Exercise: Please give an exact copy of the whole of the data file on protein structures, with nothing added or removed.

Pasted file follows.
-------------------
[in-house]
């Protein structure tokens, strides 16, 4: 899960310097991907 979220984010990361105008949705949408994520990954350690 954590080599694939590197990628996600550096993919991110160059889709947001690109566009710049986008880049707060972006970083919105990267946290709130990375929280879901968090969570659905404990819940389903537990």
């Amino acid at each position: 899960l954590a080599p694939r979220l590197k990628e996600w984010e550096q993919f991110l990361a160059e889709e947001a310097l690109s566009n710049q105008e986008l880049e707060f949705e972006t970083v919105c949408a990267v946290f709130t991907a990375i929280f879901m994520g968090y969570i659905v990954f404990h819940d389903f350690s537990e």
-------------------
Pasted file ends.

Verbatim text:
[in-house]
């Protein structure tokens, strides 16, 4: 899960310097991907 979220984010990361105008949705949408994520990954350690 954590080599694939590197990628996600550096993919991110160059889709947001690109566009710049986008880049707060972006970083919105990267946290709130990375929280879901968090969570659905404990819940389903537990």
């Amino acid at each position: 899960l954590a080599p694939r979220l590197k990628e996600w984010e550096q993919f991110l990361a160059e889709e947001a310097l690109s566009n710049q105008e986008l880049e707060f949705e972006t970083v919105c949408a990267v946290f709130t991907a990375i929280f879901m994520g968090y969570i659905v990954f404990h819940d389903f350690s537990e």